Stress testing involves the analysis of the impact a hypothetical event can have on an organisation’s financial statements. It is usually conducted using a computer simulation. Stress testing is used in many sectors but primarily in the financial sector as it can determine the risk of investments and portfolios. Stress testing is for internal or external purposes, including internal risk control and regulatory requirements. It has been proven to be especially useful after the 2008 Global Financial Crisis.

Communication is important when undertaking a stress test. The purpose of the test needs to be outlined, as well as the responsibilities of those involved. Staff need to understand the procedure and how to document data, outcomes and changes in tracking.

Why is stress testing important?

Stress testing can be customised to meet the specific needs of a business. For example, the organisation may need to keep up with changing regulatory requirements. Adapting stress testing to each situation is important as it highlights any risk exposure the company might be vulnerable to. It shows whether changes need to be made in investment strategies or if the business can continue with its plan. Stress testing can be used as a proactive or reactive tool and the frequency and quality of tests highly affect the approach a business can take.

The market is affected by many events such as current events, inflation and interest rates. All of these contribute to deteriorating, maintaining or improving the financial health of an organisation. This is why management needs to identify weaknesses early so that they are able to manage them and ensure the survival of a business. Stress testing can show how a range of different scenarios can impact different areas which is essential during a period of growth as threats might be underestimated.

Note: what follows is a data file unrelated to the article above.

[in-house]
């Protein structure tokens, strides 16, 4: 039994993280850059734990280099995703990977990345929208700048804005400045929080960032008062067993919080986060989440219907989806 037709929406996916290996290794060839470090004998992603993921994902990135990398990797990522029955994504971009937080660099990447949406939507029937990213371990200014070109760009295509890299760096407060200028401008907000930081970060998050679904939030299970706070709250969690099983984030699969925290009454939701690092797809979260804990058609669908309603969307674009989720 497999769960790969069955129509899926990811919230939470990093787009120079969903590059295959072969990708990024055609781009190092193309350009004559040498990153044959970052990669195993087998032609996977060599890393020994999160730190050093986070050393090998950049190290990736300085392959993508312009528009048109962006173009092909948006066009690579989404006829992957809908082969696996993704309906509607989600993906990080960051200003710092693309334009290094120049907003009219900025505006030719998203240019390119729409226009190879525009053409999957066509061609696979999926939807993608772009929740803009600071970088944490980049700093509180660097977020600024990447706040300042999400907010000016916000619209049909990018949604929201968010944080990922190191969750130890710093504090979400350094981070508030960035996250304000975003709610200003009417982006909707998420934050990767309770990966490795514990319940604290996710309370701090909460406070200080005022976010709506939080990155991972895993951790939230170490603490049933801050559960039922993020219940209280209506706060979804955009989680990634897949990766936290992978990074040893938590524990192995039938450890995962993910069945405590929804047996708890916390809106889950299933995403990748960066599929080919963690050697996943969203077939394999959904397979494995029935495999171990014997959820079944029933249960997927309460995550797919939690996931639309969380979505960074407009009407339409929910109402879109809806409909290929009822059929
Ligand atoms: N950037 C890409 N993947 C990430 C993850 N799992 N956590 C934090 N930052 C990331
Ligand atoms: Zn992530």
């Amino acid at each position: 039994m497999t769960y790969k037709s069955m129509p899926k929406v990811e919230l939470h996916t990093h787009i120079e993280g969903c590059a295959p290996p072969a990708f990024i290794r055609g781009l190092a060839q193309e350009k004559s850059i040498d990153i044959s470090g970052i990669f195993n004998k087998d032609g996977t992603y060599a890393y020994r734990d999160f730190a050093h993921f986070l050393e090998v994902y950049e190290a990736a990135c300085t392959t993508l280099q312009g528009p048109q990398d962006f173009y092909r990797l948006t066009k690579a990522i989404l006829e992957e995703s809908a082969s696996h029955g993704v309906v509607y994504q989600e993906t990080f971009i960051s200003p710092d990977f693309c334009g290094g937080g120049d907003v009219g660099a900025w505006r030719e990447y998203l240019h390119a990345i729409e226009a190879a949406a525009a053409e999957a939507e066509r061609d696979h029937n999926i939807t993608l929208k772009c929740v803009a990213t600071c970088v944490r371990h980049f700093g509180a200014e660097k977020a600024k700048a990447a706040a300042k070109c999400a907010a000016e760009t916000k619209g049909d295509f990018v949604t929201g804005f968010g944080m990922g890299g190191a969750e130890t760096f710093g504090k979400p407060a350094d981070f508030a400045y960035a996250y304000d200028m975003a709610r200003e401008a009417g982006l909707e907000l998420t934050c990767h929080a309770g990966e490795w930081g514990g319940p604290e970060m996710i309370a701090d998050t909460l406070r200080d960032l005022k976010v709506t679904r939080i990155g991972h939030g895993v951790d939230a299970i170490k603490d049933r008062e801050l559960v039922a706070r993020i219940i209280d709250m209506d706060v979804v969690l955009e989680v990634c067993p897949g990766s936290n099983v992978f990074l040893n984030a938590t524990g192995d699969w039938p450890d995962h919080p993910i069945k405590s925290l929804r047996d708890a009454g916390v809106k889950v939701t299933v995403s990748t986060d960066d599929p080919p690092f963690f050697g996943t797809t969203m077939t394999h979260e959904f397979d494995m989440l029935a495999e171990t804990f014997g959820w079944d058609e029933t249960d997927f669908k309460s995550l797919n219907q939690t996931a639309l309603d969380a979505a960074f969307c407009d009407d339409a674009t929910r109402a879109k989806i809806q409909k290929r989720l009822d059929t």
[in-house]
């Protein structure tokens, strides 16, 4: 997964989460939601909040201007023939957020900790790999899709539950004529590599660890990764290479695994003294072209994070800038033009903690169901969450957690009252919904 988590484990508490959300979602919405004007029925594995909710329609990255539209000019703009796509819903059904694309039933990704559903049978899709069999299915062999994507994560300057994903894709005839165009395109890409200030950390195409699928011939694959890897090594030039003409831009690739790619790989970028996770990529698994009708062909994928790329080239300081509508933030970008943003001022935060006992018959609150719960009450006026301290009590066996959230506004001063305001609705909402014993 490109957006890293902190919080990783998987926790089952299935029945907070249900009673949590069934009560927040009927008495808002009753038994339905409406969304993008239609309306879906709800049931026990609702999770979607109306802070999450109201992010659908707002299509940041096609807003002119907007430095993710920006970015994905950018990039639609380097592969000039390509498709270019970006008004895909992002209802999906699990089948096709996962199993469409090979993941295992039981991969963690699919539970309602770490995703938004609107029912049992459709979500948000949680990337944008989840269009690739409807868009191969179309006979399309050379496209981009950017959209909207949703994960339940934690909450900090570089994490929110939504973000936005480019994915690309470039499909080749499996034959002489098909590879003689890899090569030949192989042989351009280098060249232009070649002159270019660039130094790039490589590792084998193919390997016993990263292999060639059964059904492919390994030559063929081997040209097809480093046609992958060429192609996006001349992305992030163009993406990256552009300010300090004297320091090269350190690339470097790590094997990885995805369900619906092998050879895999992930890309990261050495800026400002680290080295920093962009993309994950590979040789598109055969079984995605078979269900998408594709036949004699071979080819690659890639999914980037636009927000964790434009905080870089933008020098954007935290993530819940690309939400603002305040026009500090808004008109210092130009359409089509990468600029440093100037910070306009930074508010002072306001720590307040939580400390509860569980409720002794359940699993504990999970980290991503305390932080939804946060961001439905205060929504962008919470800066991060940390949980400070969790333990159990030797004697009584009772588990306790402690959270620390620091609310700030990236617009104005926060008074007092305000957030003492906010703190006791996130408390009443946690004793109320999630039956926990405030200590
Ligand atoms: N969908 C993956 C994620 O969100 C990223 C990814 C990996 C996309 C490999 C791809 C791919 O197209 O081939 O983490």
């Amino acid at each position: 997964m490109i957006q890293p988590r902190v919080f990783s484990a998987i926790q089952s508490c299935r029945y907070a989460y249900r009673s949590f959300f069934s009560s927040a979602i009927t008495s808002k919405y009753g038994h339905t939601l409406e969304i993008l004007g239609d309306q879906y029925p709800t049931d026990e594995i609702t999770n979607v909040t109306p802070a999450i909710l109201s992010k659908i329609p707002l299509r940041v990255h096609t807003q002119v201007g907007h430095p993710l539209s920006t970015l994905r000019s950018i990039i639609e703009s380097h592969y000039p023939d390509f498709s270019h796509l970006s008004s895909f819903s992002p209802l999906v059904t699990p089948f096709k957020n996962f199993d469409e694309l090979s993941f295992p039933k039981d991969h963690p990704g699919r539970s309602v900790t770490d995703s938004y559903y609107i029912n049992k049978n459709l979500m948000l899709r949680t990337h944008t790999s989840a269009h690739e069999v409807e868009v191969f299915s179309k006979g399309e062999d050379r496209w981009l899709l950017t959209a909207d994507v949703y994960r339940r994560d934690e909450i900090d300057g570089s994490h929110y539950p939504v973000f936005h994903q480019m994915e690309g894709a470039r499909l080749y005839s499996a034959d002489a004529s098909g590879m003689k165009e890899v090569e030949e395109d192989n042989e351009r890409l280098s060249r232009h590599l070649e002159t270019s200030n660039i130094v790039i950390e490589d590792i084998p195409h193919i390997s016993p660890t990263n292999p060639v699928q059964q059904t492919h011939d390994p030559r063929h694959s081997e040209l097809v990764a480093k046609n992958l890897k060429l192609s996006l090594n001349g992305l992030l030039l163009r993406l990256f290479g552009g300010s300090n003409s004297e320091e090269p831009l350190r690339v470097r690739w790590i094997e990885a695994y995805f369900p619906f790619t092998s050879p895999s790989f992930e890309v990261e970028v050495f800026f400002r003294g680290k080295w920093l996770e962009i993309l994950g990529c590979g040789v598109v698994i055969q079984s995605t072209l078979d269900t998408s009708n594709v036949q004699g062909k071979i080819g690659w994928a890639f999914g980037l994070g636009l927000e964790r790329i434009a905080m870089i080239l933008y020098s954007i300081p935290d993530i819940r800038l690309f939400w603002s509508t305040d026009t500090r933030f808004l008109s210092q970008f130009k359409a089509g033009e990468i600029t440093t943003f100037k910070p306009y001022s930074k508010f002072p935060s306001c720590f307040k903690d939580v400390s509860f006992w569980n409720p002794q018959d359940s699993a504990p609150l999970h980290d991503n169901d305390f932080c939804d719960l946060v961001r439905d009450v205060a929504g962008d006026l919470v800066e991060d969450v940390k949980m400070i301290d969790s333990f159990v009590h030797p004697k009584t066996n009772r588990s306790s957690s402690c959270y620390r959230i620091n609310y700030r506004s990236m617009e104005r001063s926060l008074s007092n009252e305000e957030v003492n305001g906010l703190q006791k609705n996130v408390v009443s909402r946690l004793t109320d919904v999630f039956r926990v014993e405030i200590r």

Stress testing can detect risk correlation which means how risks react to one another and shows the probability of one event affecting another which could cause multiple losses. Stress testing is a supplement to other risk management tools. It highlights why an event is a threat and why it needs to be managed. It can reduce risk damage and assist the management in creating their strategies. During a period of stability, it can serve as a wake-up call.

The main benefit is the prevention of poor risk management and excessive risk-taking. Stress testing can be adaptable to different occurrences. Even though stress tests were particularly popular during the financial crisis in 2008, they were widely used during the COVID-19 pandemic as well. Regardless of the circumstances, stress testing can provide a great insight into the exposure the business might face.

stress testing

Why are scenarios necessary?

 Stress testing needs to be realistic and adjustable. Different variables will need to be adapted depending on the scenario to determine the likelihood of an occurrence and the level of impact it will have. Hypothetical events that a company might experience need to be created, even those that do not seem meaningful. How would the organisation’s health react to an increase in interest rates or a decline in the GDP? Multiple figures can be used to test various severity levels.  

Developing realistic scenarios prevents or reduces the possibility of obtaining results that are misrepresenting risks. By creating a variety of scenarios, greater aspects of a business can be covered. An example of a hypothetical scenario could be the rise in unemployment and the simultaneous rise of house prices. The company can also choose to test historical events, such as stock crashes and financial crises. Historical events can show how evolving business practices can prevent future losses. These extreme conditions serve as the worst-case scenario and how would an organisation survive against those conditions.